Bomb explodes in Belfast after false warning

BELFAST, United Kingdom - A bomb exploded in Belfast in a different location to the one given in a telephone warning, in what Britain’s Northern Ireland minister called a “reckless attack”.

The call to a Belfast newsroom claimed the device had been left at a hotel, forcing the evacuation of the Northern Irish capital’s bustling Cathedral Quarter, packed with pre-Christmas revellers.

However, the device went off elsewhere in the district just before 7:00pm (1900 GMT) on Friday. There were no reports of any injuries.

It is not yet known if the bomb, which went off on a footpath by a busy restaurant, was a small device or a larger one that partially exploded.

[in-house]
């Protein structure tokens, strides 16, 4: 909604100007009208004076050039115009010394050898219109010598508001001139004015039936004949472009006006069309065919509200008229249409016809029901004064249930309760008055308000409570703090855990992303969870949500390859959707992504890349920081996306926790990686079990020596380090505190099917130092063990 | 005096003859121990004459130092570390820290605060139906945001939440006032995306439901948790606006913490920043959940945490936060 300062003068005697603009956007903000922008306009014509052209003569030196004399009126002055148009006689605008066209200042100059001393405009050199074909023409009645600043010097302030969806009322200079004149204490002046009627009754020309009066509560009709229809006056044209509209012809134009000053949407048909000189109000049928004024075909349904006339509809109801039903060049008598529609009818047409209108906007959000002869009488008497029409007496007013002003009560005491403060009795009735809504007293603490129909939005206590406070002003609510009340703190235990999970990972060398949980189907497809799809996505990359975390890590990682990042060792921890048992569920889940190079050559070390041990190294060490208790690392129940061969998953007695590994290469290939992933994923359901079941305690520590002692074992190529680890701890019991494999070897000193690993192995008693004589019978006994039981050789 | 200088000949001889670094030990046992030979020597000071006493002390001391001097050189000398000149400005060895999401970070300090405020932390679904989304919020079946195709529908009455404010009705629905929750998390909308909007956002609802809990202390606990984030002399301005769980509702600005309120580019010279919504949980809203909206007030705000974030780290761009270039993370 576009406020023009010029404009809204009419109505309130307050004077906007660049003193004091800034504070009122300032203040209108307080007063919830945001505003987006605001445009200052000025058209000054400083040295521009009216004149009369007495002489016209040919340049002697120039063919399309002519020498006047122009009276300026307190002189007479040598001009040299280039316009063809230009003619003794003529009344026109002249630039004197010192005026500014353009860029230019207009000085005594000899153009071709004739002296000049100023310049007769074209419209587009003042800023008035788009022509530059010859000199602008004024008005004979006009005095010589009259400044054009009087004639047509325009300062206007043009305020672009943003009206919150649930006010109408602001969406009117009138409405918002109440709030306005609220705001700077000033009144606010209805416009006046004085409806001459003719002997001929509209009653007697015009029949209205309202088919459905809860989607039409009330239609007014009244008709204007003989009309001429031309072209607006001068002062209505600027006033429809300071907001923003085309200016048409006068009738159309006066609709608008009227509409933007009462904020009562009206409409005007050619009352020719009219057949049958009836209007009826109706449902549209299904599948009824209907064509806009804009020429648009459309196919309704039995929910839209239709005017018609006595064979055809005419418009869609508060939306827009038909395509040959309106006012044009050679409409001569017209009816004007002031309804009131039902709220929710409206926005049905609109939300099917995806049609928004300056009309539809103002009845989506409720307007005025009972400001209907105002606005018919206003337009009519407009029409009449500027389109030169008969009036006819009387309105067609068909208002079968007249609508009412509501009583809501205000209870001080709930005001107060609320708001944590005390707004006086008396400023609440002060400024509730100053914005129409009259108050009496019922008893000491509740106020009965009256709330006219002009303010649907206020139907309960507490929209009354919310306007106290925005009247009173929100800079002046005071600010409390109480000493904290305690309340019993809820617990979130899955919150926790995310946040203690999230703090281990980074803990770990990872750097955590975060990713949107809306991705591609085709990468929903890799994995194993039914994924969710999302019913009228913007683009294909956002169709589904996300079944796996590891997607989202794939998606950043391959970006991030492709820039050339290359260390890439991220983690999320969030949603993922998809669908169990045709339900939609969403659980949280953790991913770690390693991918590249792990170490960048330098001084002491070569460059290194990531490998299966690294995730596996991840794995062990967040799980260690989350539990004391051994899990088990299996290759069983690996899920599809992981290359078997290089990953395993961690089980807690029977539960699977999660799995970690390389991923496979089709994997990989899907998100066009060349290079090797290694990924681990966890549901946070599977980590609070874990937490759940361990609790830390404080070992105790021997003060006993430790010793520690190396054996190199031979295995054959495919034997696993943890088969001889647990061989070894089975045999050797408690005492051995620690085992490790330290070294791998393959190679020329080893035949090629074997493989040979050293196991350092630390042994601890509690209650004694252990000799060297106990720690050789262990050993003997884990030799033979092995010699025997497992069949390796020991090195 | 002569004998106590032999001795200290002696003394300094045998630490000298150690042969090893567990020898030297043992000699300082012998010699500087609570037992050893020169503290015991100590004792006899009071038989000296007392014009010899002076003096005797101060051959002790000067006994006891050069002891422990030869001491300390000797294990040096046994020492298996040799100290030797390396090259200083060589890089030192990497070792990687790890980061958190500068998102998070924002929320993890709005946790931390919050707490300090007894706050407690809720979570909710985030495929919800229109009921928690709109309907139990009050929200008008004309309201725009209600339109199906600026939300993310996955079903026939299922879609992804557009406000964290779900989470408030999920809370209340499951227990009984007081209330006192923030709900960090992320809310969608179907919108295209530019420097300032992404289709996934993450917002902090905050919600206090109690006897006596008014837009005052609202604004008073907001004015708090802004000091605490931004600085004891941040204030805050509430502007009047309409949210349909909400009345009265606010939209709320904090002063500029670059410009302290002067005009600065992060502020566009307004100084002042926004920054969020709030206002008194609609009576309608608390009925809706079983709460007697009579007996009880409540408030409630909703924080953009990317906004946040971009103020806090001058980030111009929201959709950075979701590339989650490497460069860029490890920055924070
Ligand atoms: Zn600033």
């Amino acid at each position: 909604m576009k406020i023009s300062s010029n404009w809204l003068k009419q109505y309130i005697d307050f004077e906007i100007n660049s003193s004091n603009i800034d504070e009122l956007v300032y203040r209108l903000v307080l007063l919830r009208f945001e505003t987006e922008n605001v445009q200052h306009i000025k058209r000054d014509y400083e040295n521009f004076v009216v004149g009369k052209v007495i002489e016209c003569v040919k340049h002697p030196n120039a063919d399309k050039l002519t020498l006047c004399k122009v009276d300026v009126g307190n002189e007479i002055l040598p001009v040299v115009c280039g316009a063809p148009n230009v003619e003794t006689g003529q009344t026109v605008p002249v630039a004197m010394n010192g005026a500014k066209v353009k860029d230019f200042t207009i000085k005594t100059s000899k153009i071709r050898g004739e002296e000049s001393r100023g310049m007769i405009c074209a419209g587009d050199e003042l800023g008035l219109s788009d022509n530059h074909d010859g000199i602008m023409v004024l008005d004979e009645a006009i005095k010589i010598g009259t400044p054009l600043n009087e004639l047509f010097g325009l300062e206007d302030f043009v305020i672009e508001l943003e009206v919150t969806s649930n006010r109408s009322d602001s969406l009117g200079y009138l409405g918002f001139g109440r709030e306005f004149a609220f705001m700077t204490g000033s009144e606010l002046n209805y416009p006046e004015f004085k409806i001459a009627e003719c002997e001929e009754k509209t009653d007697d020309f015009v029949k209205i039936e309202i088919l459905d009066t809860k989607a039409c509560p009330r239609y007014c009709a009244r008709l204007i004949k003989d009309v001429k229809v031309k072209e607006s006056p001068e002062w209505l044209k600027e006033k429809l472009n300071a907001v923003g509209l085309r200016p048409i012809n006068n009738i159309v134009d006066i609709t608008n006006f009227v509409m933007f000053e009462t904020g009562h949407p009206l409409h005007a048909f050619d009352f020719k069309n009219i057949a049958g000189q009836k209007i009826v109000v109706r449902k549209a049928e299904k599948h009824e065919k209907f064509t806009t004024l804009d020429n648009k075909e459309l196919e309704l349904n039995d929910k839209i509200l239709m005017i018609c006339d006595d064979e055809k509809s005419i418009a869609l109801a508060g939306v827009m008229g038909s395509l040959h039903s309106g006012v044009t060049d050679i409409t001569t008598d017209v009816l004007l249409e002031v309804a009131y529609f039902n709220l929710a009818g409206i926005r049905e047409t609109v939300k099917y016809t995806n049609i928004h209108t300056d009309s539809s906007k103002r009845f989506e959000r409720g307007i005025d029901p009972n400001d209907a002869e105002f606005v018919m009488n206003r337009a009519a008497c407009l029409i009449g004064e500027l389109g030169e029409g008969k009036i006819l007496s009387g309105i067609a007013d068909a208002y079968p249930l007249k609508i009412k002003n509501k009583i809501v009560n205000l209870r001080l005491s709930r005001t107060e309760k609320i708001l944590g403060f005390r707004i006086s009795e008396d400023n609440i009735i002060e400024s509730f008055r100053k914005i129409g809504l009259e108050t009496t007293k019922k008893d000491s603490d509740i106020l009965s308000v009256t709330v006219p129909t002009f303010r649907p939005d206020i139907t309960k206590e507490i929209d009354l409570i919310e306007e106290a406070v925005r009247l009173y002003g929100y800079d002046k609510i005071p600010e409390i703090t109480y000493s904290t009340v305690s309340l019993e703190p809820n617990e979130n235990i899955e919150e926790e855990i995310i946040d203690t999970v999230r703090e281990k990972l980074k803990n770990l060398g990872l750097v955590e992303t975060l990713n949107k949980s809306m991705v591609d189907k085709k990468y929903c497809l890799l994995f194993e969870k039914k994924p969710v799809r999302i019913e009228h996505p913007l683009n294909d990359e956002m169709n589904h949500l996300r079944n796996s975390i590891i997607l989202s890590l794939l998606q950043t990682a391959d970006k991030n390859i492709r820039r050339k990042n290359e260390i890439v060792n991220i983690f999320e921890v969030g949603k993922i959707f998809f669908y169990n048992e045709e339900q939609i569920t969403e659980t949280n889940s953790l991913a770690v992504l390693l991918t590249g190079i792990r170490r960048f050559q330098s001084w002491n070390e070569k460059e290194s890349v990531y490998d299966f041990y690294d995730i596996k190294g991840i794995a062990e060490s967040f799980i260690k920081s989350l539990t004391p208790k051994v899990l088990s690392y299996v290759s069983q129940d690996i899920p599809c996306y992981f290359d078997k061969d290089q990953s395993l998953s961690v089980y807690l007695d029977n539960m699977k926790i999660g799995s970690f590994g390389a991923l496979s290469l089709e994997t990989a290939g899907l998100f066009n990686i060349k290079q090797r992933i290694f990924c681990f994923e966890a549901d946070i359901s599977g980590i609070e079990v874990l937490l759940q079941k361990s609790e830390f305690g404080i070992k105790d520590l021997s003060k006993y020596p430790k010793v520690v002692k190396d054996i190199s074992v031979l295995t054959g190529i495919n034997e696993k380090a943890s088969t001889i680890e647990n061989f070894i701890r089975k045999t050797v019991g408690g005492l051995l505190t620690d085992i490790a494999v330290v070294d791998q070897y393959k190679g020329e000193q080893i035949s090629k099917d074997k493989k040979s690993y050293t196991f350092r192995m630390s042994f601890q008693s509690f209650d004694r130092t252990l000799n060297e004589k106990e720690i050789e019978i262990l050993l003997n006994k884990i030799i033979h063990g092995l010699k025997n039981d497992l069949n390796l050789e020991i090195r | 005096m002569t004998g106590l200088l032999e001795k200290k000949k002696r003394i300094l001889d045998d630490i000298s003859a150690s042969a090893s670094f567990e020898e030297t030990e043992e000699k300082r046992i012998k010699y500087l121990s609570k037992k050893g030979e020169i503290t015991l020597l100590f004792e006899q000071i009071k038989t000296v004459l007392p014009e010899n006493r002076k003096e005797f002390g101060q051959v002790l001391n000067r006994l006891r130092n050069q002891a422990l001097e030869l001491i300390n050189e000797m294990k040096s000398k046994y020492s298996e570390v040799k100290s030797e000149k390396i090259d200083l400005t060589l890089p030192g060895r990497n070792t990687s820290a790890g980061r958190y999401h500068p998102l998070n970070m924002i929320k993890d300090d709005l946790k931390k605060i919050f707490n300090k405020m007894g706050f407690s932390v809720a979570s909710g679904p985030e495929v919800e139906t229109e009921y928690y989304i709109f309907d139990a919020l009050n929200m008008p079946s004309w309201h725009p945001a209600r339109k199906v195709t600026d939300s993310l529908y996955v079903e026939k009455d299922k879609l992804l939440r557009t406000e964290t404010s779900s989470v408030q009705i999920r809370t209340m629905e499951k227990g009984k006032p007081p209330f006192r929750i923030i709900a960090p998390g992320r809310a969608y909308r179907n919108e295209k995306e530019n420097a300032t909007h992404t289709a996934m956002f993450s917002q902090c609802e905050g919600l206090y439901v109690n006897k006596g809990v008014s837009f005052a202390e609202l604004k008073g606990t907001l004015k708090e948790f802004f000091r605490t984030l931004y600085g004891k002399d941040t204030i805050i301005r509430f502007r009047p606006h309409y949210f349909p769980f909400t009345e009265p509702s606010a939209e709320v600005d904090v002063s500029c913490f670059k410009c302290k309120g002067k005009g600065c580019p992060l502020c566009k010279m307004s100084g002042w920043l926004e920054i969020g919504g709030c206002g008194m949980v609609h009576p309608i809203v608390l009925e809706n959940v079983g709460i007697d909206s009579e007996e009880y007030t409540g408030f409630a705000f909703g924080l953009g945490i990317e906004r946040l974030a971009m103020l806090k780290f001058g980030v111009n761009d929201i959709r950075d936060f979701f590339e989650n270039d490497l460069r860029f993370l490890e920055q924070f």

Police warned last month of an upsurge in activity by dissident republican paramilitary groups who want the British province to be part of the Republic of Ireland.

Police Chief Superintendent Alan McCrum said the bombing had the potential to kill or cause serious injury.

“This was an attack on the people of Belfast going about their normal lives,” he said.

“Those who carried out this attack have nothing to offer except disruption and destruction.” Northern Ireland Secretary Theresa Villiers said it was a “reckless attack”. “On one of busiest nights of the year with people enjoying the festivities ahead of Christmas, as well as all those in the final stages of Christmas shopping, it shows that these terrorists are stooping to a new low.” The province’s justice minister David Ford said it was an attempt to “kill and injure innocent people”.

The blast comes after a large bomb placed in a hijacked car partially exploded in Belfast on November 24, also without causing any casualties.

More than 3,500 people died during three decades of violence between Catholic republicans and Protestant unionists who want to remain part of Britain.

The unrest was largely brought to an end by 1998 peace accords which created a power-sharing government between the two communities, although low-level violence continues.